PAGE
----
American League

National League


Activated CF-L Alex Sanchez from the 15-day DL; optioned OF-R Nook Logan to Toledo. [7/29]

Basepath mayhem is back in fashion in the Motor City. Since miscegenation between sportswriters and statistics have given us “Productive Outs,” maybe we need to spend more time worrying about Sanchez’s forte, “Wasted Time On-Base.” He’s easily the craziest baserunner in the game today, the antithesis of the unselfish leadoff man who puts himself on base to get driven in. I know, it’s all fun and games, but between that and the brutal, almost literally flat-footed fielding, Sanchez makes a great nominee for the most overrated player in the game today. He’s certainly my candidate. He’s very nearly the worst leadoff man on the team in terms of being able to get on base, but he bats leadoff becauseā€¦ becauseā€¦ well, because the game is a captive of people who played or got into the game in the ’70s, that loathed time when even Chuck Tanner was hip. I can’t say I miss those days, either as a fan or as a person.


Optioned LHP Jimmy Gobble to Omaha. [7/29]

This one seems like a fit of pique, one in which Gobble gets dispatched to the fringes of the Nebraska tabletop to work on his mechanics, and then maybe start a game or two for Omaha, and then maybe they’ll let him come back and play.

There’s no other place for this, so let’s review what’s in the Royals rotation. As somber as things might seem, Zack Greinke and Mike Wood are pitching their guts out and proving they belong. Darrell May has 20-loss stuff, to give the lefty a left-handed compliment: he’s good enough to keep sending out there, and if that means he loses 20 games, I hope the Royals aren’t so lily-livered as to quaver at the prospect. It isn’t a bad trio for an obviously weak team. Down on the farm, Denny Bautista is busily making the Orioles rue the day they dealt him, so perhaps by next year, the Royals will boast a young trio of Greinke, Wood, and Bautista. Worse things could happen, but that’s the way pitching goes.

Beyond that, things get ugly. Brian Anderson has earned his way out of the rotation, but he’s being paid far too much for them to pull the plug, especially since he’s owed a big chunk of change for 2005. (Some sunk costs can’t sink out of sight soon enough.) The fifth starter? Well, in Gobble’s punitive absence, you’ve got choices like Dennys Reyes out of the big-league bullpen, while Omaha offers organizational usual suspects like Les Walrond, Kris Wilson and Chris George. Wichita might cough up former pitching suspects like Junior Herndon or Jimmy Serrano.

Now, sure, that sounds grim, but keep in mind, the Royals’ sand castle in the sky, involving contending this year, has long since blown away and given somebody in central Missouri a bad beach day experience from above. So really, we’re talking about a rebuild with a 2003 blip that’s akin to the Pirates’ BIG YEAR WITH BONIFAY.


Released 1B-R Eric Karros. [7/29]


Released LHP Nick Bierbrodt from Oklahoma; signed RHP Francisco Cordero to a two-year, $8.5 million contract extension, with a team option for 2007. [7/29]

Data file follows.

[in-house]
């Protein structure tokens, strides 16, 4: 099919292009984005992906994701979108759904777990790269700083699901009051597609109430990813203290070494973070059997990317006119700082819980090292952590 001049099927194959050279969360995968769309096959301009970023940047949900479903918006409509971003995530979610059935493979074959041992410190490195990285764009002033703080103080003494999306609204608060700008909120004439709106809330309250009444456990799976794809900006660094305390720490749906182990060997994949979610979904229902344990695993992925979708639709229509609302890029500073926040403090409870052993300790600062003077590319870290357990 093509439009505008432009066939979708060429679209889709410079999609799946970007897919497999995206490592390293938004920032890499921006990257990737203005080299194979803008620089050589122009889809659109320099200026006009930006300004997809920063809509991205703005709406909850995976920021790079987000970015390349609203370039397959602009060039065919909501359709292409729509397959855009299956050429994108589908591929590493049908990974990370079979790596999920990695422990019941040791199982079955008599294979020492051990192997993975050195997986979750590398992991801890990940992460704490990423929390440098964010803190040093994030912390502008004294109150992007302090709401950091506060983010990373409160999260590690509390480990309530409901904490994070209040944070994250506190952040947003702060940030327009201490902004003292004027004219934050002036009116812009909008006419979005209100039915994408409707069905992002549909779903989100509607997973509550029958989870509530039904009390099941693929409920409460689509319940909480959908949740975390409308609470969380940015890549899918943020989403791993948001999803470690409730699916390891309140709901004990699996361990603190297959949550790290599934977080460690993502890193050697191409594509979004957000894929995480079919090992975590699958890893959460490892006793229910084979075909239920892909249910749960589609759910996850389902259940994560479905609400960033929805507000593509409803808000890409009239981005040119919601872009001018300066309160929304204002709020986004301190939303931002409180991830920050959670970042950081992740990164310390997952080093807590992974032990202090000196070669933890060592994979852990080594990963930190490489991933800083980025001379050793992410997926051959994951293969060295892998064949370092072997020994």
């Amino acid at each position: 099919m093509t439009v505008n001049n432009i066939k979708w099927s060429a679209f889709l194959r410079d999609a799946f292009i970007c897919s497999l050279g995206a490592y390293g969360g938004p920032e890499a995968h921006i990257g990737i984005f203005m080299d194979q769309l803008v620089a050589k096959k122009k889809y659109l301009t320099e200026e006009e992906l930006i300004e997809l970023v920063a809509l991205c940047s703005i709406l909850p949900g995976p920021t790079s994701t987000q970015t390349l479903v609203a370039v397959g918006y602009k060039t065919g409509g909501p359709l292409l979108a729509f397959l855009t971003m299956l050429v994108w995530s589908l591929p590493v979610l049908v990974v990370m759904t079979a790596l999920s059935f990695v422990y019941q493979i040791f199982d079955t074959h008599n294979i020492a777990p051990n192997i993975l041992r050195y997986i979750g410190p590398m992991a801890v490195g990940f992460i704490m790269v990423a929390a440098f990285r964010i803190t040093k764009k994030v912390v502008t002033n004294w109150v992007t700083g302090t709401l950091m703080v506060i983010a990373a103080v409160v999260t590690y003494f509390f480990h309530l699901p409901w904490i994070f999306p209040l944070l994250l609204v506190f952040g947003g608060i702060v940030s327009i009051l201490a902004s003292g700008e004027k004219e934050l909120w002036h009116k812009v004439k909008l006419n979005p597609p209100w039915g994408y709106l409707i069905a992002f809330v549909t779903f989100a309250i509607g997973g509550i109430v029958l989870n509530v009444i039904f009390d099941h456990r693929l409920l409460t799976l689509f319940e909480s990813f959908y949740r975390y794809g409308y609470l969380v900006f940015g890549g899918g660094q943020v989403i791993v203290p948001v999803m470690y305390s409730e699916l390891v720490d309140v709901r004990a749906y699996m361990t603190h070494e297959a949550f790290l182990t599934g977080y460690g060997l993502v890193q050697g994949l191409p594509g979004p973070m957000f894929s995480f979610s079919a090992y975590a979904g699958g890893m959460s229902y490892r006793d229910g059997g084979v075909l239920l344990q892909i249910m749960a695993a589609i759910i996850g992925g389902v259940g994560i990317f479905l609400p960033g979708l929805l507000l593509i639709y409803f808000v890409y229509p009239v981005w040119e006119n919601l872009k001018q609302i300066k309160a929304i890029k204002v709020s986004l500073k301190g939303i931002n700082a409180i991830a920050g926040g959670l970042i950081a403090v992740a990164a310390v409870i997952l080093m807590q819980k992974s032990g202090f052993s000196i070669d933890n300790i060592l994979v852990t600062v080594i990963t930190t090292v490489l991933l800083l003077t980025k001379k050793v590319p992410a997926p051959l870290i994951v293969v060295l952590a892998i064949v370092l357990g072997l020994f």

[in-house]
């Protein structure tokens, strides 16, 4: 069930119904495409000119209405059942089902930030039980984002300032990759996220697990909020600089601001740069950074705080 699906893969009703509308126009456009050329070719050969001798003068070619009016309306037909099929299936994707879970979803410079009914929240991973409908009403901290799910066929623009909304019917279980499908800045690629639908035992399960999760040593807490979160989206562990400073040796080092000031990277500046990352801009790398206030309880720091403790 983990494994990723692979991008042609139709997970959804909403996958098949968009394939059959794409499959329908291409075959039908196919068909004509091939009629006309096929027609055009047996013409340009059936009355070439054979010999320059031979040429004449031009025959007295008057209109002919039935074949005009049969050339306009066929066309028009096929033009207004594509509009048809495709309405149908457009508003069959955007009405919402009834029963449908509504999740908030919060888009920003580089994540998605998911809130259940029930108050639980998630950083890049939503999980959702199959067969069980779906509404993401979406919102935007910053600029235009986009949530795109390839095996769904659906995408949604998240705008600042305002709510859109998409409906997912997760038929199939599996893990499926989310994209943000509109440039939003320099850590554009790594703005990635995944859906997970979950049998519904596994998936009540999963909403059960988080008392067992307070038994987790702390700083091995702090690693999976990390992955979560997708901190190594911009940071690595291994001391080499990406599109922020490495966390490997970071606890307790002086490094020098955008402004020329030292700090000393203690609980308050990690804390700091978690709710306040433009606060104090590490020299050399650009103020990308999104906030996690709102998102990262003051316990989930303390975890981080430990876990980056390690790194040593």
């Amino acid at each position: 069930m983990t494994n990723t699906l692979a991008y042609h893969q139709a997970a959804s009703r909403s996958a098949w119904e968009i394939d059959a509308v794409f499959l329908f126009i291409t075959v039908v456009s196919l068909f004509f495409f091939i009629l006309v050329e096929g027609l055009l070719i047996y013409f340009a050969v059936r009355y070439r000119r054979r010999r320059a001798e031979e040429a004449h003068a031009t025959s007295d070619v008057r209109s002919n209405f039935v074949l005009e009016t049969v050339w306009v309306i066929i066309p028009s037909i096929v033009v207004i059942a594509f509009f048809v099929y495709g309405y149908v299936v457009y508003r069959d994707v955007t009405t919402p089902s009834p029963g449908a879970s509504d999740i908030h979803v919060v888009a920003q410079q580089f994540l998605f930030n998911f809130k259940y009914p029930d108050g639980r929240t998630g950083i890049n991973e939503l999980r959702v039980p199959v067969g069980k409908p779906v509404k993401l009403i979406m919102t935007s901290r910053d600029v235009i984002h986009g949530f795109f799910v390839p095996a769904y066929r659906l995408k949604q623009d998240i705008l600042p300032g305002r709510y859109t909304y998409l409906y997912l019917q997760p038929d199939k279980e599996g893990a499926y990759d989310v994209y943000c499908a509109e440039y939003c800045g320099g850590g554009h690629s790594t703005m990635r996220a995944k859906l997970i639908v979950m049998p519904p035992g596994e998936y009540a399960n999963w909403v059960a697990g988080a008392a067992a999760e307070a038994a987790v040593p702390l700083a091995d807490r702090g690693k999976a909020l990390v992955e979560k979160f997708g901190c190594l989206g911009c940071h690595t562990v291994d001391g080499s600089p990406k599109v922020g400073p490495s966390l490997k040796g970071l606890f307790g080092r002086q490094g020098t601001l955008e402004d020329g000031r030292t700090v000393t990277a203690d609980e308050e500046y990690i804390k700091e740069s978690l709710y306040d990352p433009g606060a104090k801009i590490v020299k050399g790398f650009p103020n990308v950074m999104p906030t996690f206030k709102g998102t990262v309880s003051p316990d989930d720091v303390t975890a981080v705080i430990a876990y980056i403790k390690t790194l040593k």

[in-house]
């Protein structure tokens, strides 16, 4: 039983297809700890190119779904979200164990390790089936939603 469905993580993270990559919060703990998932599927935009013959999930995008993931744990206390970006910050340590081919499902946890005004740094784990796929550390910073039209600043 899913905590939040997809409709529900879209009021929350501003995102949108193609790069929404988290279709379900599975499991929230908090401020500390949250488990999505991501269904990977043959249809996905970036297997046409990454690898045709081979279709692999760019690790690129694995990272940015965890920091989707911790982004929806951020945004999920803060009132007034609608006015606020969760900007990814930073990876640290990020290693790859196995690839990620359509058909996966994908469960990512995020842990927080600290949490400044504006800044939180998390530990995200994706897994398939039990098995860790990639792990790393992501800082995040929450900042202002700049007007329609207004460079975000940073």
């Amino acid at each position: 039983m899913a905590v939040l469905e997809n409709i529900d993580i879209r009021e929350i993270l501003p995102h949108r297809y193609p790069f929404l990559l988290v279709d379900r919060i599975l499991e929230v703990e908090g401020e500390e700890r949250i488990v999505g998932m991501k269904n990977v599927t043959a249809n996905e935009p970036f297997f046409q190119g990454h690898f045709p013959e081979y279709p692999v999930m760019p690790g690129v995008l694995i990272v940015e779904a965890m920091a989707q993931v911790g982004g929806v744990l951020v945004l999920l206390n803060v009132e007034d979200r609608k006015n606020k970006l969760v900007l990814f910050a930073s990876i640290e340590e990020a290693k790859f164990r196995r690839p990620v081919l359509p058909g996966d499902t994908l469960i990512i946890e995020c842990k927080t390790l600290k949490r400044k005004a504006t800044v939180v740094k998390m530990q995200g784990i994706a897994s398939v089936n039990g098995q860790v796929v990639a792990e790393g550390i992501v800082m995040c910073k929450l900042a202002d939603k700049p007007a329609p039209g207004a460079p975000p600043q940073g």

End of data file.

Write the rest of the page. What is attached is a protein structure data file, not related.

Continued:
This has been Cordero’s breakthrough season, and given the way that arbitration panels have neither the time nor inclination to have the relative value of closers to other relievers explained to them, it seems sensible to circumvent the process and pay the guy up front. When you read that, keep in mind that Cordero really has been the Rangers’ best reliever, as estimated by Michael Wolverton’s Reliever Evaluation Tools, in what is the American League’s best pen. (It’s sort of amazing to note that despite all of their rotation problems, the Rangers are only in the middle of the pack in terms of total relief innings pitched.)

Anyway, on the level of whatever sense of reason underlies reliever compensation, Cordero’s getting a nice enough chunk of change. Although he’s 29, as a reliever and a closer, he could remain at this sort of one-inning per night workload for the rest of the decade and not really lose much.


Optioned RHP Justin Wayne to Albuquerque. [7/29]

This is a precursor to the latest reactivation of Josh Beckett. I always thought “Waiting for Beckett” involved Peter O’Toole hamming it up against a brooding Richard Burton, but instead it seems to be the sort of thing that includes Will Carroll fidgeting with his cell phone and sage wisdom from the equally squishy-fingered Ismael Valdes.


Placed LHP Wayne Franklin on the 15-day DL (strained lower back); recalled RHP Kevin Correia from Fresno. [7/29]

Franklin is one of several disappointments on the staff, but he doesn’t deserve to be singled out, not when Matt Herges and Jason Christiansen are doing just as much to make Felipe Alou reach for the Pepto. It’s sort of another iteration of the Giants’ same old, same old problem: with so much spent on their big-ticket players, and so little time invested in bringing in worthwhile minor-league free agents, they wind up with few options when things go wrong.

One adaptation is the recent decision to convert Correia to relief. If it represented a bit of Earl Weaver wisdom, I’d probably be more impressed, but as a move inspired by desperate need, it can still produce the same happy result, an effective reliever on a team that needs one. As a sinker-slider guy with decent command, I wouldn’t be surprised to see Correia become useful in short order.